“We eat the boiled drum with cucumbers in vinegar and corn bread,” added Bob Barris, a former commercial fisherman. During the summer season, Barris presents a seafood cooking demonstration at Hatteras Realty. “We are in the greatest place for seafood…As one season ends, another begins. We have shrimp, red drum, flounder, bluefish…”

Tastes Vary Across the Byway

The Bankers even have their own local spice mix, a blend of dry mustard, paprika, and native bay leaves. However, while many culinary traditions still hold in Hatteras, modern tastes have made inroads. Sonny’s Restaurant, on the east side of the Byway serves traditional Outer Banks dishes. Immediately across the road in Dinky’s Waterfront, diners can feast on decidedly contemporary tuna in Sriracha, crab with avocado and jalapeno, or jumbo sea scallops with garlic, shallots, and fresh basil in a Chardonnay butter sauce. Again, traditional seafood ingredients presented with a “techno-emotional” flair.

Regardless your culinary attitude, for a benchmark hamburger, try the Hatterasman.

Catch of the day and ready for packing, shrimp from the waters around Cape Lookout

Catch of the day and ready for packing, shrimp from the waters around Cape Lookout

North Carolina boasts one of this nation’s largest state ferry systems. The Hatteras to Ocracoke Island Ferry carries Byway travelers to an island—and a village–that often seem to have avoided both the 20th and 21st centuries. In Ocracoke Village, bicycles and walking seem most appropriate on the backstreets and sand lanes.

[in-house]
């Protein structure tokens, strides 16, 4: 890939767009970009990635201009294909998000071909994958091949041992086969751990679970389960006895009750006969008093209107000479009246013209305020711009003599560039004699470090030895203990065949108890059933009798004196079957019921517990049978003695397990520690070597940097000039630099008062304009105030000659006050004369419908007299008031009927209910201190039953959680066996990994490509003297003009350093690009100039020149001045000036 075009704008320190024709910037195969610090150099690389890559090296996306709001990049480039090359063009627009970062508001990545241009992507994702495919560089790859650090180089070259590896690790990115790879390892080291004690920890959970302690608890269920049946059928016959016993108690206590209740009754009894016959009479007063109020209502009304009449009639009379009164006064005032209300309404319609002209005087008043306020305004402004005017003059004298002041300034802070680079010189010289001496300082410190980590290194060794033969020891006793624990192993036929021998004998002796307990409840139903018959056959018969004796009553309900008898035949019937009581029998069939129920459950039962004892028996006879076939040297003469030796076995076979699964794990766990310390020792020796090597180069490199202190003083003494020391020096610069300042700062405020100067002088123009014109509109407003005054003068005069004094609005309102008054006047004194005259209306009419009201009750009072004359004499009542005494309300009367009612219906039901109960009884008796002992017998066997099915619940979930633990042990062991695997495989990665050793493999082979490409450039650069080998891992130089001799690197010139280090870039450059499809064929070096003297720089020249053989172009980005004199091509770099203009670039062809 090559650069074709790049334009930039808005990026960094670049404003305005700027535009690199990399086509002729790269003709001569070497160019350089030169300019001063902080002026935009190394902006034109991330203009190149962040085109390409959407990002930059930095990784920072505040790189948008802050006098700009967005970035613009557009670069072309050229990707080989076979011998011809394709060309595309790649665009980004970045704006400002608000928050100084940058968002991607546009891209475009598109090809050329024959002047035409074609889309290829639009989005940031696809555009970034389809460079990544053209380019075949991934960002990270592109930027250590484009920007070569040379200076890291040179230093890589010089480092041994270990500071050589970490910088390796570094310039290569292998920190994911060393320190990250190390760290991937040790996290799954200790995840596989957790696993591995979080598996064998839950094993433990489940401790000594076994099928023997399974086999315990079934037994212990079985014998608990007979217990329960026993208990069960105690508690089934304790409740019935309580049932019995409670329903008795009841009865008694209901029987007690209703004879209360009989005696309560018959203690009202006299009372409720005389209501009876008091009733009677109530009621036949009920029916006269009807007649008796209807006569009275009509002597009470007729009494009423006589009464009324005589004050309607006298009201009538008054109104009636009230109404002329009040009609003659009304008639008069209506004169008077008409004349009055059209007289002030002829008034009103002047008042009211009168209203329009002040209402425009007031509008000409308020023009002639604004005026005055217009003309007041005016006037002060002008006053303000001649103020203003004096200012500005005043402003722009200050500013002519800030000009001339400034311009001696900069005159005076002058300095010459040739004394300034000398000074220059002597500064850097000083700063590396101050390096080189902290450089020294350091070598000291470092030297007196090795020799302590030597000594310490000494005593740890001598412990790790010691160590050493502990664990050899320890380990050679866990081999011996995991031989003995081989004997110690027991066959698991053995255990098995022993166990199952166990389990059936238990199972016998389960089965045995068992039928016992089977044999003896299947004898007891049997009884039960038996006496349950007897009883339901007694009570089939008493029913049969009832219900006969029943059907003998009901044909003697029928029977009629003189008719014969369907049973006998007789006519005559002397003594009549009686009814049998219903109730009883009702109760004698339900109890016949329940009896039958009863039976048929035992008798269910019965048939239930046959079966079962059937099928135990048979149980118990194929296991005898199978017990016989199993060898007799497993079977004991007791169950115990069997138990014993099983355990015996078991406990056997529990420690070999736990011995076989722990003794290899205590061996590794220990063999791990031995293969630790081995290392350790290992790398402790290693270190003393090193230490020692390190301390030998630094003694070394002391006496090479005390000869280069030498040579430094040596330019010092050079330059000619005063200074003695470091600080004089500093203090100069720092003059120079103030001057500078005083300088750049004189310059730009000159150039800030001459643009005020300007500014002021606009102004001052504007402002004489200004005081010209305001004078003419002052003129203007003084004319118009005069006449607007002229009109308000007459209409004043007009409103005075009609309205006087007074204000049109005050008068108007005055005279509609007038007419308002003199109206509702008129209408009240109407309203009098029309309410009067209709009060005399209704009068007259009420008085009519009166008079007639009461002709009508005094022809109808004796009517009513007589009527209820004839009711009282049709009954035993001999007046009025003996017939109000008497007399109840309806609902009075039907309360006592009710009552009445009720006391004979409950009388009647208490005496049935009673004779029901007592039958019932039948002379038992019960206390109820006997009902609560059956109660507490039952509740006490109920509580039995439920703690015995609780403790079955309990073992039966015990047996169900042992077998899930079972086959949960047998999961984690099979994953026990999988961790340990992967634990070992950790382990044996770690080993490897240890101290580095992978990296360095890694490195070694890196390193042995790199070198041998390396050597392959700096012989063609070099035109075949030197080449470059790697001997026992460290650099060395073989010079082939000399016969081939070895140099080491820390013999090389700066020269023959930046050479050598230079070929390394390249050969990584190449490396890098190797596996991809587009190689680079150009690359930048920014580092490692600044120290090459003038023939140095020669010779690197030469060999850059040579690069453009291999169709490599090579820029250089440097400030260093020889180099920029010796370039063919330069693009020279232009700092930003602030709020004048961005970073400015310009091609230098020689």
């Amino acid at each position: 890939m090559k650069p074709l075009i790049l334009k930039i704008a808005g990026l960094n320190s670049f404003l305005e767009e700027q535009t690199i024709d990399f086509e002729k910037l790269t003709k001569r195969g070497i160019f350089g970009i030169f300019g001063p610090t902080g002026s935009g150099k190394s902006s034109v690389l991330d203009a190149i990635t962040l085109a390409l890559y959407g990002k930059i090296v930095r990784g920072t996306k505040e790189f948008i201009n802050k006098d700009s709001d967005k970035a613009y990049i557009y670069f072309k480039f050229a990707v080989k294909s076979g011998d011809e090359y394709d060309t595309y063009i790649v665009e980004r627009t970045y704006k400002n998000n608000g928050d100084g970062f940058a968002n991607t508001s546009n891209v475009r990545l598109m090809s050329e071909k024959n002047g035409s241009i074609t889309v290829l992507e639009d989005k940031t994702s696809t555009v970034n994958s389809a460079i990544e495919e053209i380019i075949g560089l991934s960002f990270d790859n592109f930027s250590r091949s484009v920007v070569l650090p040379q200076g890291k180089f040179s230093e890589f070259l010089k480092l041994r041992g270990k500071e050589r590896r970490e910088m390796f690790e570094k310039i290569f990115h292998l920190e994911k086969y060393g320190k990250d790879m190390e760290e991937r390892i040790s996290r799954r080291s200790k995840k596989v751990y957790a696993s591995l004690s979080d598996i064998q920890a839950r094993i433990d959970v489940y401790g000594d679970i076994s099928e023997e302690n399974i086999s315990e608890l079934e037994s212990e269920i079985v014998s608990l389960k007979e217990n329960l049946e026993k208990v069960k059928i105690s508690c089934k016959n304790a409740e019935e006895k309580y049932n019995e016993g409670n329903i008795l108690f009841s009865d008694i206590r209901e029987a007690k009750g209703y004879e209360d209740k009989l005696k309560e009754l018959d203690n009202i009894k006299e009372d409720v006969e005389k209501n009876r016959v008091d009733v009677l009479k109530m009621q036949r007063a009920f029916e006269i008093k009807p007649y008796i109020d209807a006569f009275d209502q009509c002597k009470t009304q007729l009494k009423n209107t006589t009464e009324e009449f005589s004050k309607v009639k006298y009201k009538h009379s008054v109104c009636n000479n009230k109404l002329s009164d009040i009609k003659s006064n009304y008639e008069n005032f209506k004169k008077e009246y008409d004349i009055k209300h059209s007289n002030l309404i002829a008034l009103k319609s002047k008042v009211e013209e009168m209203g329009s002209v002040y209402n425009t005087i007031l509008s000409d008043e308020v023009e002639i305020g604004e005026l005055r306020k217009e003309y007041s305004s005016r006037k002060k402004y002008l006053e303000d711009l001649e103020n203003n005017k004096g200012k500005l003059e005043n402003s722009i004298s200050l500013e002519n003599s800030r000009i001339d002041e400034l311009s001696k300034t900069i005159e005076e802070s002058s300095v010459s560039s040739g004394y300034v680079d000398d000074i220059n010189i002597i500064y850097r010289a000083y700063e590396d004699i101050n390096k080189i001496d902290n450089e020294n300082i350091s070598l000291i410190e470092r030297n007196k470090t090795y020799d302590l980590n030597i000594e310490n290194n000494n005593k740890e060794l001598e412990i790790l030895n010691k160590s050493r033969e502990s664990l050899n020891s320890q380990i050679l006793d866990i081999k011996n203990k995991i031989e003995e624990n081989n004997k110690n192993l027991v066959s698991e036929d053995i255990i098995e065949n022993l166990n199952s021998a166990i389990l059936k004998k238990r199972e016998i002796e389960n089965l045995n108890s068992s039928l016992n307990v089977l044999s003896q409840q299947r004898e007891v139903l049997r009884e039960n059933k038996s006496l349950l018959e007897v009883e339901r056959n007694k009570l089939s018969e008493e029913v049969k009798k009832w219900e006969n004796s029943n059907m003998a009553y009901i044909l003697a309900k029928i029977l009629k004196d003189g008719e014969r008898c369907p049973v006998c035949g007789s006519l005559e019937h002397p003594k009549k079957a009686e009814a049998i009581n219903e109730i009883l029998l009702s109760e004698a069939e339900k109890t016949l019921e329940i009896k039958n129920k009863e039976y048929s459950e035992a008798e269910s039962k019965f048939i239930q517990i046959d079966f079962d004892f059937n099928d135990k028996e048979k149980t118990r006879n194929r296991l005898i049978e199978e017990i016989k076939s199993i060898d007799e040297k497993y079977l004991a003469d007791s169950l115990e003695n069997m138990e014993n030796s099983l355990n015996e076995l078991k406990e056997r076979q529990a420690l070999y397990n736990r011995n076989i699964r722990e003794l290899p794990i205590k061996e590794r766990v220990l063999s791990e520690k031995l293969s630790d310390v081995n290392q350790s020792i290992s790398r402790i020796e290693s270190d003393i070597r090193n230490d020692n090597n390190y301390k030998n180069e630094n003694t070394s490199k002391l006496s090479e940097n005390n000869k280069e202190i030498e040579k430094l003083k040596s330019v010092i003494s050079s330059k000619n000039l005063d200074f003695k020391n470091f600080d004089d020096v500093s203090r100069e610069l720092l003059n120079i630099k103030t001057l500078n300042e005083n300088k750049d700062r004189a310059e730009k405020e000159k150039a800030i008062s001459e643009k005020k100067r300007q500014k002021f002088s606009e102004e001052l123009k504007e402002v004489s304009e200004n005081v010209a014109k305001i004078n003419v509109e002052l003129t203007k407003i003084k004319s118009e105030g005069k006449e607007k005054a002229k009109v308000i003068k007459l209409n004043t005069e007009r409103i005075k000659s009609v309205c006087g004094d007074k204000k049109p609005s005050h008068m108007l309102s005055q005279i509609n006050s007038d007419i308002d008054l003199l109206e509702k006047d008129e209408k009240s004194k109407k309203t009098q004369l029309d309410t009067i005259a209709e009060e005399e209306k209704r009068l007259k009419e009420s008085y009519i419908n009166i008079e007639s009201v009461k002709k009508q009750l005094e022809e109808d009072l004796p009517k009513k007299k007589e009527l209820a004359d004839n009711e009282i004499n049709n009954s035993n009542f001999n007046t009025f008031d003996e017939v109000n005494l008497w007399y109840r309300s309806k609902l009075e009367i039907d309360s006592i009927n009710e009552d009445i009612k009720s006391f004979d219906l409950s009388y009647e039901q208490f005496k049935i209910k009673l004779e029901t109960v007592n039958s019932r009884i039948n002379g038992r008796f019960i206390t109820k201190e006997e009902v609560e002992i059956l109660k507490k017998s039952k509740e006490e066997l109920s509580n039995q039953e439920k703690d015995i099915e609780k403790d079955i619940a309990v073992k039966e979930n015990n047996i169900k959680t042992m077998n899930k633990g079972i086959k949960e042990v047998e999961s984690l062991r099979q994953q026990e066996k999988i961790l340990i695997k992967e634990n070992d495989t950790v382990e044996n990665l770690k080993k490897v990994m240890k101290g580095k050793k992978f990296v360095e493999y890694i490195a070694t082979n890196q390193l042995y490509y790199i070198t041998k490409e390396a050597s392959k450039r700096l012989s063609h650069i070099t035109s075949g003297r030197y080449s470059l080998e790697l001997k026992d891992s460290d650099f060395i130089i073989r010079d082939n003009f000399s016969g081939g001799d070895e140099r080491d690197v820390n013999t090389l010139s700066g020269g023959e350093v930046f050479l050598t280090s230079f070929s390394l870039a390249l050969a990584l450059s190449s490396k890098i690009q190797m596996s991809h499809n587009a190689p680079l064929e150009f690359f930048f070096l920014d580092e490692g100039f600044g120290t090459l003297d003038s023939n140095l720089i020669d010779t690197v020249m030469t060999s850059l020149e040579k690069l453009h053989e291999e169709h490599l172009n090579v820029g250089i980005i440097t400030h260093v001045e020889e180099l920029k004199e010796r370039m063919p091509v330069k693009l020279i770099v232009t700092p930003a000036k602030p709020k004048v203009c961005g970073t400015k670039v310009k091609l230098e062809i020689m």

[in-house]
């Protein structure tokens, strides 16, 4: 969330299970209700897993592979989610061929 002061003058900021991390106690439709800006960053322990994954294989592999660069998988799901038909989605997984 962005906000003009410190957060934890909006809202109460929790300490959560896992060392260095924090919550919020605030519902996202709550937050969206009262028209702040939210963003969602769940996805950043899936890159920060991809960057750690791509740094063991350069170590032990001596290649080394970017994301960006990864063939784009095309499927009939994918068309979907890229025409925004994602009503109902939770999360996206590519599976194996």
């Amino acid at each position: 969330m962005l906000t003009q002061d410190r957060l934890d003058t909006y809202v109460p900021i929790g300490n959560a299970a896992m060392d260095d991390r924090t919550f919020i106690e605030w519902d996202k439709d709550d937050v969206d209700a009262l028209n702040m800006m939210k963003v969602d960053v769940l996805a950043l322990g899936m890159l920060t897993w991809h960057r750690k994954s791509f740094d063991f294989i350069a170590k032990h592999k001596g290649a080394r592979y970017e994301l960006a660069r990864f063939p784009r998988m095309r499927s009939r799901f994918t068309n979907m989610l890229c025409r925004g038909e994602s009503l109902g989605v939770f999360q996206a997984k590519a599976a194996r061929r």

To understand the importance of the seafood industry to the Outer Banks, the Working Waterman’s Association exhibit, located in the former Will Willis Store & Fish House, highlights Ocracoke’s heritage and current fishing industry. The nearby Ocracoke Seafood Company, also run by the Working Watermen’s Association, sells fresh, locally caught seafood.

Cleaning the catch at Mr. Big Seafood in Harkers  Island

Cleaning the catch at Mr. Big Seafood in Harkers Island

As in Hatteras Village, the past and present frequently meld in Ocracoke’s restaurants and cafes. As an example Dajio Restaurant’s tuna ceviche and Thai Waterfall salad gracefully share the menu with grilled local shellfish and fried catch-of-the-day.

Something Sweet in Ocracoke

Ocracoke is also known for its figs. “The islanders wanted something sweet,” explained Chester Lynn, a local authority on Ocracoke’s traditional foodways. “As far back as the 1700s, they knew that figs would grow here…Every house would have a couple of fig trees in the yard. They’d have their fish cleaning bench near the trees so as to fertilize them…Figs are easy to propagate and easy to cook. We use the figs for preserves, cakes, or candied whole”

Chester Lynn, a local authority on Ocracoke's traditional foodways and a fan of figs

Chester Lynn, a local authority on Ocracoke’s traditional foodways and a fan of figs